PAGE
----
nnrpd, cnfs and binaries

Donald Roeber droeber at isc.upenn.edu
Thu Nov 21 19:20:19 UTC 2002

> Russ Allbery <rra at stanford.edu> writes:
> > bill davidsen <davidsen at tmr.com> writes:
> >
> > > Typically the startup is much faster with -D and the memory used 
> is less
> > > due to the data being shared COW for most functional VM 
> implementations.
> > > Obviously YMMV.
> >
> > I don't think -D helps that much there because most of the memory 
> usage is
> > from opening the storage and overview backends, and that's done 
> after the
> > fork even in -D mode.
> >
> If you're just using "safe" backends (CNFS and tradindexed), you can
> hoist the SetupDaemon call (which is what we've done); without this we
> really struggle to keep up with the page mapping which happens at
> startup (large CNFS bitmaps being the main area).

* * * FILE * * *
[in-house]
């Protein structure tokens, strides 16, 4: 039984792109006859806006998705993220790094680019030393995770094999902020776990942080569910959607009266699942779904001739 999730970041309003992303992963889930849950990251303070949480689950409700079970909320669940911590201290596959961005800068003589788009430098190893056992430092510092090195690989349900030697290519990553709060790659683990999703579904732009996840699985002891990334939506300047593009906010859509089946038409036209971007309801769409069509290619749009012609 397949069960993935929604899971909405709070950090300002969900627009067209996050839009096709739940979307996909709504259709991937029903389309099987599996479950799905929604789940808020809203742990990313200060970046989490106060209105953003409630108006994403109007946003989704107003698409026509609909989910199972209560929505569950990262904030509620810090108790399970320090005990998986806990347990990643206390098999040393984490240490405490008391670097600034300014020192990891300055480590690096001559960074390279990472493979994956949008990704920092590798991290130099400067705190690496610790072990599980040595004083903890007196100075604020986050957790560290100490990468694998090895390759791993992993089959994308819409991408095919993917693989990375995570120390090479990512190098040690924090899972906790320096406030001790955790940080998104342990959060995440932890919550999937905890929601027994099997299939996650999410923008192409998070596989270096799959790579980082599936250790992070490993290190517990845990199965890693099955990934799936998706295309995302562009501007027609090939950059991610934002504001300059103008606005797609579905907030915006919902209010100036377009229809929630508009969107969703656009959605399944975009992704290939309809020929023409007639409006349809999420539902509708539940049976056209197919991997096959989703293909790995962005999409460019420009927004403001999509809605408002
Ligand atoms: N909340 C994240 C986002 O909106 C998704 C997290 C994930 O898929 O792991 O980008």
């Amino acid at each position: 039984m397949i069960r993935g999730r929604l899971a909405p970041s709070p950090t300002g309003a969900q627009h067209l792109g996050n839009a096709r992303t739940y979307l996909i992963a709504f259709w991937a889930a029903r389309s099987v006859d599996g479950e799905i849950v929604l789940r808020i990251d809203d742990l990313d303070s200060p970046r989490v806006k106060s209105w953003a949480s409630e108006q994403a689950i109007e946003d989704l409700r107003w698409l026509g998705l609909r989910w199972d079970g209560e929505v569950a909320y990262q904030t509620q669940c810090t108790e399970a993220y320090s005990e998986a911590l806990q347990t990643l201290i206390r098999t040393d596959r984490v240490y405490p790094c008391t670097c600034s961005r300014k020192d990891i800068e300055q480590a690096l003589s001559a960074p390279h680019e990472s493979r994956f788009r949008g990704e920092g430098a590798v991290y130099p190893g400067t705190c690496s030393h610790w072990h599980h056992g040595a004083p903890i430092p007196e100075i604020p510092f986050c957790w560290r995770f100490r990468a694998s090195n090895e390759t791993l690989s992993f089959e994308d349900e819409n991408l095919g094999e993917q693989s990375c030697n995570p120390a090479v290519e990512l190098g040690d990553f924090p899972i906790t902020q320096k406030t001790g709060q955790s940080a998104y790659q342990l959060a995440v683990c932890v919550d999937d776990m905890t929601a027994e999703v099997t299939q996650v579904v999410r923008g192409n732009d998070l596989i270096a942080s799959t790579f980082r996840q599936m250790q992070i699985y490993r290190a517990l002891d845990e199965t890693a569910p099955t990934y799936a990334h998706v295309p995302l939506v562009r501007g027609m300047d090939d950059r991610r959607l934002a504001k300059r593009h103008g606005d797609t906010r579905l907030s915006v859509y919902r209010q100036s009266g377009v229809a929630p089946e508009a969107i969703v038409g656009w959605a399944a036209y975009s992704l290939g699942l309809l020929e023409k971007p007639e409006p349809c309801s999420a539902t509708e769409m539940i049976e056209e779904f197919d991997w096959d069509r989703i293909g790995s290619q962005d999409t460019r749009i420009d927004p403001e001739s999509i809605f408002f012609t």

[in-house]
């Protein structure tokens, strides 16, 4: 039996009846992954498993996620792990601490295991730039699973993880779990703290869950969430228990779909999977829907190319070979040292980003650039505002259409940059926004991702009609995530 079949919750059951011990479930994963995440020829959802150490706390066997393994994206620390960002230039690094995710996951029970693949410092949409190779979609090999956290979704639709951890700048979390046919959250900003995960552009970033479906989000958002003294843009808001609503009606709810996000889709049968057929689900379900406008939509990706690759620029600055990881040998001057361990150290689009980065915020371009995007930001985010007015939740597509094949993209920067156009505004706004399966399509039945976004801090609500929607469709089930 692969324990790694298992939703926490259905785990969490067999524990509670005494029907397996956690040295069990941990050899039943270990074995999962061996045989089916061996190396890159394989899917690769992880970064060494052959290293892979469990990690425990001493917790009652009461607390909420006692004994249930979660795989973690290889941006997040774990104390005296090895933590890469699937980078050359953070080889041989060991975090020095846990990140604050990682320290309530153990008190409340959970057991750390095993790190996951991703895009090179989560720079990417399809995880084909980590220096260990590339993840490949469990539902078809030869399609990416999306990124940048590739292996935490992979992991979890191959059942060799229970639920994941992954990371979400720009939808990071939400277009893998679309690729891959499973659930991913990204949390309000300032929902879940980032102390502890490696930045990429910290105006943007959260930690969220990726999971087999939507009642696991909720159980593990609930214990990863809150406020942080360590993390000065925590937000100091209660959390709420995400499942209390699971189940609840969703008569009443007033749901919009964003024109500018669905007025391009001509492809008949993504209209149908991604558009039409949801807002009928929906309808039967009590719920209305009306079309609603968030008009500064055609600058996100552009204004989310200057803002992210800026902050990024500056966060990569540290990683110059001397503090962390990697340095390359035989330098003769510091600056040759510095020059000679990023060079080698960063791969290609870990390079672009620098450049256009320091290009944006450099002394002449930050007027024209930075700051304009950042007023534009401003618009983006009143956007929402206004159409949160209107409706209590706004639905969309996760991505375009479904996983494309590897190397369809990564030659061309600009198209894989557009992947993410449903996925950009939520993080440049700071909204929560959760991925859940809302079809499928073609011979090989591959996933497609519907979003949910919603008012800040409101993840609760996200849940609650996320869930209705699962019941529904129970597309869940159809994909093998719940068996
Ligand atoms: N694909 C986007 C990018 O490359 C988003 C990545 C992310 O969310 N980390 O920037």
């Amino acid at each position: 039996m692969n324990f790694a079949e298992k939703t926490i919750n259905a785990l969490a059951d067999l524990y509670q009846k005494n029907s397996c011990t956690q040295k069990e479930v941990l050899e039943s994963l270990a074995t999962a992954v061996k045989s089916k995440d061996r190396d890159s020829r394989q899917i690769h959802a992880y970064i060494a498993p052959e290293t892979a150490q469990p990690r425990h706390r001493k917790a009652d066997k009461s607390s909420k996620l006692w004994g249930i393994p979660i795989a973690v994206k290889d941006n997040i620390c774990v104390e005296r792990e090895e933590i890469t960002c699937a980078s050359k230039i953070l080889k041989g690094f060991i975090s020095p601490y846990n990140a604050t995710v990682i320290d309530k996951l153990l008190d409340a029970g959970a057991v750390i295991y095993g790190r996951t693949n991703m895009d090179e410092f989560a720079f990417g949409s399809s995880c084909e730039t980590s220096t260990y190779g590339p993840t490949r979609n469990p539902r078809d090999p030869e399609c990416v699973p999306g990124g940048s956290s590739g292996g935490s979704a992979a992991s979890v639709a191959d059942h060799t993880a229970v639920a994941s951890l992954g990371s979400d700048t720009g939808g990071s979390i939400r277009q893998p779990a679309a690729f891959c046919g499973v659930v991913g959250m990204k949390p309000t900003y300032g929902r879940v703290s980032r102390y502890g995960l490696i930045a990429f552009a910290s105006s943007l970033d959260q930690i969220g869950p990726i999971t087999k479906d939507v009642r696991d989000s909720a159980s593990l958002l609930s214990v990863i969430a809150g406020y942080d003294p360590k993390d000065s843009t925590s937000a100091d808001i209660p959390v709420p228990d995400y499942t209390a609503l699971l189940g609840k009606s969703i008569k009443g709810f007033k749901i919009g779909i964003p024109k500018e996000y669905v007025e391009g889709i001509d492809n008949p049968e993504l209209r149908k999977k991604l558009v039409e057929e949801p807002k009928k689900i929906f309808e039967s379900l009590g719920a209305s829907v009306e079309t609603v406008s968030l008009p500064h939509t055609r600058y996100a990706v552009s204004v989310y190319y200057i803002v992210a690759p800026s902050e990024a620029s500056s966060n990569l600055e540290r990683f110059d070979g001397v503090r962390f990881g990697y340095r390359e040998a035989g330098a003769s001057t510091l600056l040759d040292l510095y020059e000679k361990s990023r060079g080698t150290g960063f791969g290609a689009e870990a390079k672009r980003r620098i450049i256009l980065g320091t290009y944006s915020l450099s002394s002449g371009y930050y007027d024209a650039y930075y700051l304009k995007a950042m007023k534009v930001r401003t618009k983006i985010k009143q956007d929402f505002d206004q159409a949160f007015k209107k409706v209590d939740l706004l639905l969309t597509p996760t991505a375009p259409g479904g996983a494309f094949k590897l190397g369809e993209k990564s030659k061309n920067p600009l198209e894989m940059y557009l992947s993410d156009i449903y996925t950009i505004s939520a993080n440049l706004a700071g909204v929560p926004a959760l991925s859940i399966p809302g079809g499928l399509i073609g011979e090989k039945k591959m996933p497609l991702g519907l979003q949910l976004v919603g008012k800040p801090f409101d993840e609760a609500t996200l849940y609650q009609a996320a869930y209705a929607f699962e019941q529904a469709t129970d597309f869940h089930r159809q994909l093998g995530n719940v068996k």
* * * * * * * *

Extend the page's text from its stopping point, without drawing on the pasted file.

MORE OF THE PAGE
> The other thing we have (which I still haven't found time to commit)
> is pre-forking which helps lots - we have a big peak at 6pm (the UK's
> traditional cheap rate call time) when we see high connect rates after
> which it takes a couple of hours to repopulate the server pool.

So I finally was able to get back to this problem.  As a test, I've 
enabled overchan, zeroed out the existing overview buffers, and rebuild 
the overview and history databases.  When the rebuilding of the 
databases was complete, I was able to see all of the articles posted 
before I throttled innd and rebuild the databases with my newsreader.  
So that's good.  However, articles posted since then aren't being seen 
with my newsreader.  So that's not good.   Articles are coming into the 
system, and being stored.  I've verified this with grephistory and sm.

As far as I can tell, we're not running low on any system resources on 
this system.  I can't run nnrpd out of inetd, because we only want to 
listen for newsreader connections on a particular IP address, and 
refuse them on any of the other addresses the system is known by.

Anyone have any other ideas?  Once I get this problem fixed, I can 
finally put this server into production.

Donald Roeber
ISC Networking

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